Likud-Beytenu will try and convince these people that it needs every vote, that the election is not in the bag, because every seat enables them to make more structural changes. The more seats Likud-Beytenu has the less coalition partners it will need and the less demands those coalition partners will be able to make. There is a possibility, and some within the joint list are speaking about this openly now, of forming a government without the haredi parties, to make the changes that they will most resistant to, like government reform, universal army conscription and national service, workforce participation, weakening the Orthodox monopoly on conversions and every other aspect of religious life. Netanyahu has also said he will take the Housing and Construction Ministry out of Shas’ hands and keep it in Likud-Beytenu; which really amounts to a declaration of war on the haredim.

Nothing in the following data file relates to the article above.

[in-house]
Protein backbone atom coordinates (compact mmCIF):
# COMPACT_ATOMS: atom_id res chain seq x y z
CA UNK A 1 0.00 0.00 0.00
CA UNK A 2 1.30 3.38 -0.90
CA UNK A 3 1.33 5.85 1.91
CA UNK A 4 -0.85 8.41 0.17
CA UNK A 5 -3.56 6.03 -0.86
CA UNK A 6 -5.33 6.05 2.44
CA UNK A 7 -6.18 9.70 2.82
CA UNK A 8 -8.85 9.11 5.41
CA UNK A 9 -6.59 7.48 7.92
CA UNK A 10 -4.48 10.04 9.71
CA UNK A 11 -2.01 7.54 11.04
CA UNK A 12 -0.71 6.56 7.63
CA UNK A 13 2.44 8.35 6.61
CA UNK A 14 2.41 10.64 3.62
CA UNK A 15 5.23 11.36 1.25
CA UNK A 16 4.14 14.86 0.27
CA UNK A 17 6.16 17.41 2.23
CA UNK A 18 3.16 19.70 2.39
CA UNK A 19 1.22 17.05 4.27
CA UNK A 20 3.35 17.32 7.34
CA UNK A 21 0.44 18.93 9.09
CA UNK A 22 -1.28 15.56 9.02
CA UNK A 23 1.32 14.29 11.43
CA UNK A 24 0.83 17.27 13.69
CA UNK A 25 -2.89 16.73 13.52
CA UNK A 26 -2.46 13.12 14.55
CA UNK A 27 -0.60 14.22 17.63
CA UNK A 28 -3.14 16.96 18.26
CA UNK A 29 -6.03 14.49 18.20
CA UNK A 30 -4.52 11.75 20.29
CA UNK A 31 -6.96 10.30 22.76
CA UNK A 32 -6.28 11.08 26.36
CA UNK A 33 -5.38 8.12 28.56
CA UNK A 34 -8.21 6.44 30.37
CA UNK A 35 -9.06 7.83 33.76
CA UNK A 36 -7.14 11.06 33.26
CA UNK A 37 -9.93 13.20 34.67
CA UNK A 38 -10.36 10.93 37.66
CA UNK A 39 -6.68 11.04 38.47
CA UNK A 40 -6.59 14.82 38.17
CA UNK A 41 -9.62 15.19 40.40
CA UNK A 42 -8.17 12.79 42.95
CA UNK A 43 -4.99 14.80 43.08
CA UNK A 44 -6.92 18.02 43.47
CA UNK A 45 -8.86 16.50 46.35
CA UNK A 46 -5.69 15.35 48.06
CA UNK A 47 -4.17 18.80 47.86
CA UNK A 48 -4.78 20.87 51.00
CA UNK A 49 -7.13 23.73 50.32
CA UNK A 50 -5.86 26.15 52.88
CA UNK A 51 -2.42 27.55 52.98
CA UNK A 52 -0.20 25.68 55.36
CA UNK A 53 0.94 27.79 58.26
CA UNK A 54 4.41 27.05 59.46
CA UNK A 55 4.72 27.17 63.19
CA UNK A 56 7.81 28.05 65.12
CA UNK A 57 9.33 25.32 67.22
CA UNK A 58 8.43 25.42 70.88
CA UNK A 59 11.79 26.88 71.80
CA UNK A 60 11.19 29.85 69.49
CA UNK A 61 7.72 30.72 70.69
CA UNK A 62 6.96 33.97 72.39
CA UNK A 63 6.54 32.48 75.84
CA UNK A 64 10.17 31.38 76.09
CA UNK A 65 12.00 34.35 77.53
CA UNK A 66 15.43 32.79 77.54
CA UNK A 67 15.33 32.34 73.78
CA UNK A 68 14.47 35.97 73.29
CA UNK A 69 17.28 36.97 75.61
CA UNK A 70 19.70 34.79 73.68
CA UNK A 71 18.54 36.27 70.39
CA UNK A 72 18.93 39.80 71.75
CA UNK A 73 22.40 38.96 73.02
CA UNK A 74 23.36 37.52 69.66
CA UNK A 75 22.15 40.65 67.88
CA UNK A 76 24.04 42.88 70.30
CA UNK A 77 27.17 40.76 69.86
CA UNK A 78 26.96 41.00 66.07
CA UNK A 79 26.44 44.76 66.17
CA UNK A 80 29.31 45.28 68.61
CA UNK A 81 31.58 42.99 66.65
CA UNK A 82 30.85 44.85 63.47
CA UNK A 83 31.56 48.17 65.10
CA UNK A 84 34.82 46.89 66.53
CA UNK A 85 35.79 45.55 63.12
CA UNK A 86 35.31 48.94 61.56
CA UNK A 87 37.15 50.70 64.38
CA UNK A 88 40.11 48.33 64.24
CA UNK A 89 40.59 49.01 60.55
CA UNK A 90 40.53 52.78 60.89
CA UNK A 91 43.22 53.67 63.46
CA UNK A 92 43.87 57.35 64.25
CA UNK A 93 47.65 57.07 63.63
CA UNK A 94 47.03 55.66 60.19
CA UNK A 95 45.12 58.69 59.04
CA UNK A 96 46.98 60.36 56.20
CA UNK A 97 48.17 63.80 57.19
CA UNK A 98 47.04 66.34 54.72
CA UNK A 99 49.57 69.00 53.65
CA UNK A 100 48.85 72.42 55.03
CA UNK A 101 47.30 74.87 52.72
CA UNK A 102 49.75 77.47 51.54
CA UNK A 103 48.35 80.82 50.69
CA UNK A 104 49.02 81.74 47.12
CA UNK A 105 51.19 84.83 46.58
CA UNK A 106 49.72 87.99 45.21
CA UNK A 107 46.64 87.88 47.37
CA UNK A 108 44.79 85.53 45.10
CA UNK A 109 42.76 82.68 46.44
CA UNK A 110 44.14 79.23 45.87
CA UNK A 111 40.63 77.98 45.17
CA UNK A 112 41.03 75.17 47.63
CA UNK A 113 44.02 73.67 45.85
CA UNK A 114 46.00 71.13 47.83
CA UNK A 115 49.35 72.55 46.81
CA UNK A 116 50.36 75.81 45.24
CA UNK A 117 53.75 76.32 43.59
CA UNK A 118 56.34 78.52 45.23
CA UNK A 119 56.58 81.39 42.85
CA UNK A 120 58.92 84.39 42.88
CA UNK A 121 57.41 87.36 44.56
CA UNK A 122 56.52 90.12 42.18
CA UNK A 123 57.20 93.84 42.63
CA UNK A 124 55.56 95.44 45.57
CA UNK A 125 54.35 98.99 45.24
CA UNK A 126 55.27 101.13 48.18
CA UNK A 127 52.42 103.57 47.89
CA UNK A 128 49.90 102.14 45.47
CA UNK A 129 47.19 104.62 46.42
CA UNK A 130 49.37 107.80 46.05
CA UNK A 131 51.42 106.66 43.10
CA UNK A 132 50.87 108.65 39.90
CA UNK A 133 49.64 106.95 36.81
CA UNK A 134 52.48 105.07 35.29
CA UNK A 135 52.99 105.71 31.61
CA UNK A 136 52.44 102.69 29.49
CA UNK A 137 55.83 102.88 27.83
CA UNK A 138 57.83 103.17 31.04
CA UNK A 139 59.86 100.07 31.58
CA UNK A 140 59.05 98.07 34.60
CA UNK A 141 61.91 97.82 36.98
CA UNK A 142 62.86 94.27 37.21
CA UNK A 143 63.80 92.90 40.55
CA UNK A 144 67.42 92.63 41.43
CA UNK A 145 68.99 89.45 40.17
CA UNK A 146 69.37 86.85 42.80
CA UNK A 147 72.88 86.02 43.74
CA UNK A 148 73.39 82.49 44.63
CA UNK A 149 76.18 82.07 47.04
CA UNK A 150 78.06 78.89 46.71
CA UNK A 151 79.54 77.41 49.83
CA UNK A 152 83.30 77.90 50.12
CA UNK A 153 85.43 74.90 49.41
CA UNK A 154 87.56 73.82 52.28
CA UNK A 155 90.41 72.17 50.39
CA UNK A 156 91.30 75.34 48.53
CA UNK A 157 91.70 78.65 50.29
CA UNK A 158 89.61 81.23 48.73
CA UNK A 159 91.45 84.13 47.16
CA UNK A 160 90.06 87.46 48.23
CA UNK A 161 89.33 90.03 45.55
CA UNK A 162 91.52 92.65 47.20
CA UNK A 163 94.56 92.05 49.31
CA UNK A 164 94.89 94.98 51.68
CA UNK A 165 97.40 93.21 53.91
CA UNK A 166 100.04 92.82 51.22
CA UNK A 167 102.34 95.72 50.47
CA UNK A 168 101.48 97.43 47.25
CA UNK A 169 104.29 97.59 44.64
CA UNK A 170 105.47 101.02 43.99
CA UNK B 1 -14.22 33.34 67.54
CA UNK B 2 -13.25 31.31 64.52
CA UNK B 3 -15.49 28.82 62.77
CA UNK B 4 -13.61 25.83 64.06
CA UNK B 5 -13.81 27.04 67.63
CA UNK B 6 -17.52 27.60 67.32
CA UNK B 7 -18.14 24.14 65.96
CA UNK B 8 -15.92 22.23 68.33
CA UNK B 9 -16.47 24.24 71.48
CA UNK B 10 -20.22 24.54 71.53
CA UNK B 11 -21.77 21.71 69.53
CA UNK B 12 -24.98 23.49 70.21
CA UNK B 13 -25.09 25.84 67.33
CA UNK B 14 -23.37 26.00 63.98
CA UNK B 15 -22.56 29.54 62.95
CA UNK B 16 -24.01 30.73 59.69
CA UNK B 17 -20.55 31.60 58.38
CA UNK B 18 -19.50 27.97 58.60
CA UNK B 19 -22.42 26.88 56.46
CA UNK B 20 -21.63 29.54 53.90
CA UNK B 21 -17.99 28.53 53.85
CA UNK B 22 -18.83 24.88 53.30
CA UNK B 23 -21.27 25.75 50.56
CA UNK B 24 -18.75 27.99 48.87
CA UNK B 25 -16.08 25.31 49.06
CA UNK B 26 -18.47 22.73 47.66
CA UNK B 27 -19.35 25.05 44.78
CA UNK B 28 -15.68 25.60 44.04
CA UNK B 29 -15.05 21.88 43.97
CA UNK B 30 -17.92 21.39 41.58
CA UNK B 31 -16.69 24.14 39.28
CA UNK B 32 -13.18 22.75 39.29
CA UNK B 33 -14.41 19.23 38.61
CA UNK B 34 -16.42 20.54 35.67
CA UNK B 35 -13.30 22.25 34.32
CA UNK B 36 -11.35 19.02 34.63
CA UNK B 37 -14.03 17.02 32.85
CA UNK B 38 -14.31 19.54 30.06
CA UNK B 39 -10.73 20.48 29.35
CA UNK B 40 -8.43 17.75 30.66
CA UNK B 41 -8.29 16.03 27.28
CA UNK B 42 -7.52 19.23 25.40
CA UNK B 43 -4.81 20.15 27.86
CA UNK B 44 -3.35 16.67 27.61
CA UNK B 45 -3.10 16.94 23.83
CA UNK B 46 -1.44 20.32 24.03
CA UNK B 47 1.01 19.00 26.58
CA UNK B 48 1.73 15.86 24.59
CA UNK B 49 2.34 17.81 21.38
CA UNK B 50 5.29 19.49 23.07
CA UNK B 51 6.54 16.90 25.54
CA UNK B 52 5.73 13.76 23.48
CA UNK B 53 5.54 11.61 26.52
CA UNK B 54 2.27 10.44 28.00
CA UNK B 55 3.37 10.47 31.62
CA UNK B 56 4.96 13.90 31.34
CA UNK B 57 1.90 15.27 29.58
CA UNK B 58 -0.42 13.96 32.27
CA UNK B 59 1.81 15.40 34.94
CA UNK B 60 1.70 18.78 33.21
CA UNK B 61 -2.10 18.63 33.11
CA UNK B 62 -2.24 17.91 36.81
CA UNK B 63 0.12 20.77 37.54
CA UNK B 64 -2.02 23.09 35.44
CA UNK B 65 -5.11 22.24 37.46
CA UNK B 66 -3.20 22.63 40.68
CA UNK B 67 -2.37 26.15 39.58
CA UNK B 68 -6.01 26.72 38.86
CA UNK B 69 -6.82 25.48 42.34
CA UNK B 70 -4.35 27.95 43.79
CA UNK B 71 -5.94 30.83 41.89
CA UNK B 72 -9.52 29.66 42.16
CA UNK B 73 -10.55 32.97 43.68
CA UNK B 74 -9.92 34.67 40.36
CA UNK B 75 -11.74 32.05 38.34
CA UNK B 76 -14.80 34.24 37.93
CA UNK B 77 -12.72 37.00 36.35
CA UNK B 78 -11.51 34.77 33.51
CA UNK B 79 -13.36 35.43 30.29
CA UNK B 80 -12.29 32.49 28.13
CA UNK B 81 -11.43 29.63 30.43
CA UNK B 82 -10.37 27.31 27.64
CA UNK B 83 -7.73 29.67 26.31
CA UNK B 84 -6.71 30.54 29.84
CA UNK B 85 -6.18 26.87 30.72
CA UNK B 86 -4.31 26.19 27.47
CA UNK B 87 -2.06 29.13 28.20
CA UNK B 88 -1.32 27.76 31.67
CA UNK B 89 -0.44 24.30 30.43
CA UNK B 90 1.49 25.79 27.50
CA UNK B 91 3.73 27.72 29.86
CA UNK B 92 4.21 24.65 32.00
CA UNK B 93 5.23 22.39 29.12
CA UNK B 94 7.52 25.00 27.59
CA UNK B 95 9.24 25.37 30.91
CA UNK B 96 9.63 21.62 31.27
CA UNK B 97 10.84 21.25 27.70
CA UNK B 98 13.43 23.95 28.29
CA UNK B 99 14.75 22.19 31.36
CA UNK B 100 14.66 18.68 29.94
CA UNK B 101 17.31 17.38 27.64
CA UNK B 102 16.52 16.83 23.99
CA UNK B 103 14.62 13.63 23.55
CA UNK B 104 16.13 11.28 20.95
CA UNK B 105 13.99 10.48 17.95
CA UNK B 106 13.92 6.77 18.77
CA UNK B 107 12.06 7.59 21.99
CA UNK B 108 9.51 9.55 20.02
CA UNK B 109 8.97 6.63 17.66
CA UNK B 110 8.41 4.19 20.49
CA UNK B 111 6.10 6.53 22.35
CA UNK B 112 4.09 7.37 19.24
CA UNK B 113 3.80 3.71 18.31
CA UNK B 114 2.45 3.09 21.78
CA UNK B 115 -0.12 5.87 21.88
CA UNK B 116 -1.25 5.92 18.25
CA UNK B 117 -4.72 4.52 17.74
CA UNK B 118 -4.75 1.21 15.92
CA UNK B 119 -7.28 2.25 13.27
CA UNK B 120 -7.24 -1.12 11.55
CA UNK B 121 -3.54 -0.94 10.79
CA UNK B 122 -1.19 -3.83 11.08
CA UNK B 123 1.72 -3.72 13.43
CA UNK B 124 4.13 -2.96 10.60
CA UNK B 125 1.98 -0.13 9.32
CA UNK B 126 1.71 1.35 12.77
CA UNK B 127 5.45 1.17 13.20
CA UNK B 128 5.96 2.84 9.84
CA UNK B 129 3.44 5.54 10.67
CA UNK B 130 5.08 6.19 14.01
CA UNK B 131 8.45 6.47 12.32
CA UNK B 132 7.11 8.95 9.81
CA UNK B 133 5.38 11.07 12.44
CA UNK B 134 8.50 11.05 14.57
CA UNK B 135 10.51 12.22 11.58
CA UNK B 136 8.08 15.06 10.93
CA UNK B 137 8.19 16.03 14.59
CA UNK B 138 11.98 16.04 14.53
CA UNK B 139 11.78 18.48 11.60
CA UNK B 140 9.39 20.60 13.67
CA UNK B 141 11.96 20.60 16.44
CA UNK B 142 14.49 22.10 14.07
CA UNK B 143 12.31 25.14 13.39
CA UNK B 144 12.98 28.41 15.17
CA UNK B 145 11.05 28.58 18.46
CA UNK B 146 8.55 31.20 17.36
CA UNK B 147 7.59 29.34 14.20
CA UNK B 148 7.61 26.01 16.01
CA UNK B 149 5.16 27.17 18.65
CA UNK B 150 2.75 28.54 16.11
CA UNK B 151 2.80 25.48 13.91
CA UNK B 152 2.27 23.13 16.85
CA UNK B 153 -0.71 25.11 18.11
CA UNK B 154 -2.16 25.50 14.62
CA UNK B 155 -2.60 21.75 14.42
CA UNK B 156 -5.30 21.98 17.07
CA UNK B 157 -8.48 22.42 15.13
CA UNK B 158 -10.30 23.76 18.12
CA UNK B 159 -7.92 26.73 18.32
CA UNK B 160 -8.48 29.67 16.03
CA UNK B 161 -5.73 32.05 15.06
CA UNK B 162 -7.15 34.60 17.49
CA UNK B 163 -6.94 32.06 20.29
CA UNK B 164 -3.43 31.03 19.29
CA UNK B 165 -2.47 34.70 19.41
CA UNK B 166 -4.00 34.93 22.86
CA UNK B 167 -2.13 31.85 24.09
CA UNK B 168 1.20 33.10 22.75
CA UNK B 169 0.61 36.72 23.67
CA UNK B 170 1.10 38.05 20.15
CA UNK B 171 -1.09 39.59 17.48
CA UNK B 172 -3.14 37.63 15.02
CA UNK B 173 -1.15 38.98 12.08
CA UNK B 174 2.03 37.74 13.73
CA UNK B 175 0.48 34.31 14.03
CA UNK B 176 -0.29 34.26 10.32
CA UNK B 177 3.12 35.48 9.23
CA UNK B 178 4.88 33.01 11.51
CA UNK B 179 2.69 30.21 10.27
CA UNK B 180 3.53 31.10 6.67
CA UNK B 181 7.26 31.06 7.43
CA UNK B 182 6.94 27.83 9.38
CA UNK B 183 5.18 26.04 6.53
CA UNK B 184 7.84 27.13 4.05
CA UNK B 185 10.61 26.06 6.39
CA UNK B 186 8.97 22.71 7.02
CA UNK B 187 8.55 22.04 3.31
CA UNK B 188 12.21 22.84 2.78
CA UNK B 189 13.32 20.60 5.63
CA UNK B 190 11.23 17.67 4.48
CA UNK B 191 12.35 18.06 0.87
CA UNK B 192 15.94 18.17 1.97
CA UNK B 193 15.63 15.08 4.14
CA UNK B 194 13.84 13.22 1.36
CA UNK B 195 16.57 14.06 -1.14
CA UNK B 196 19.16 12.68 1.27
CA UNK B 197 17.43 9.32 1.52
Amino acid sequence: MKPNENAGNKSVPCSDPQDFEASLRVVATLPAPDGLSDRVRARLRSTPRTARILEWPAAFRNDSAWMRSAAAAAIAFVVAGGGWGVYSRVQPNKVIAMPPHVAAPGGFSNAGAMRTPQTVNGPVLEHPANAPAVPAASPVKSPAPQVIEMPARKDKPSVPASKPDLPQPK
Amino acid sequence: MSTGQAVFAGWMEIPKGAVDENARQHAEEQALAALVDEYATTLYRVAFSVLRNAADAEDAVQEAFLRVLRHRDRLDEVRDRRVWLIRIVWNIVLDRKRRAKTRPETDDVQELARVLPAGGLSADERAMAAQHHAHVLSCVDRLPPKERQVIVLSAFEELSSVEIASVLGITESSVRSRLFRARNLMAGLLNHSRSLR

I don’t buy it.
Netanyahu had a chance to do all of this earlier this year when he teamed up with Kadima’s Shaul Mofaz, when he was crowned King Bibi, and when, for a glorious moment, he was the most powerful Israeli prime minister in history, with a coalition of some 90 members of Knesset. But Netanyahu had a longer-term vision, and was looking down the road to the next elections. While Mofaz brought 28 members of Knesset with him to the table in May 2012, Netanyahu figured that Kadima would be all but wiped out by the time the next elections rolled around in 2013. And he was right. Polls show that Kadima will not pass the electoral threshold. Think about that for a moment: from 28 to zero in under four years. Kadima had 28 seats, but the party had an expiry date which has finally arrived. So technically, morally ethically, Netanyahu could have made the reforms in government that he may have wanted to make, but he would have received major blowback after the next election when it came time to form a coalition.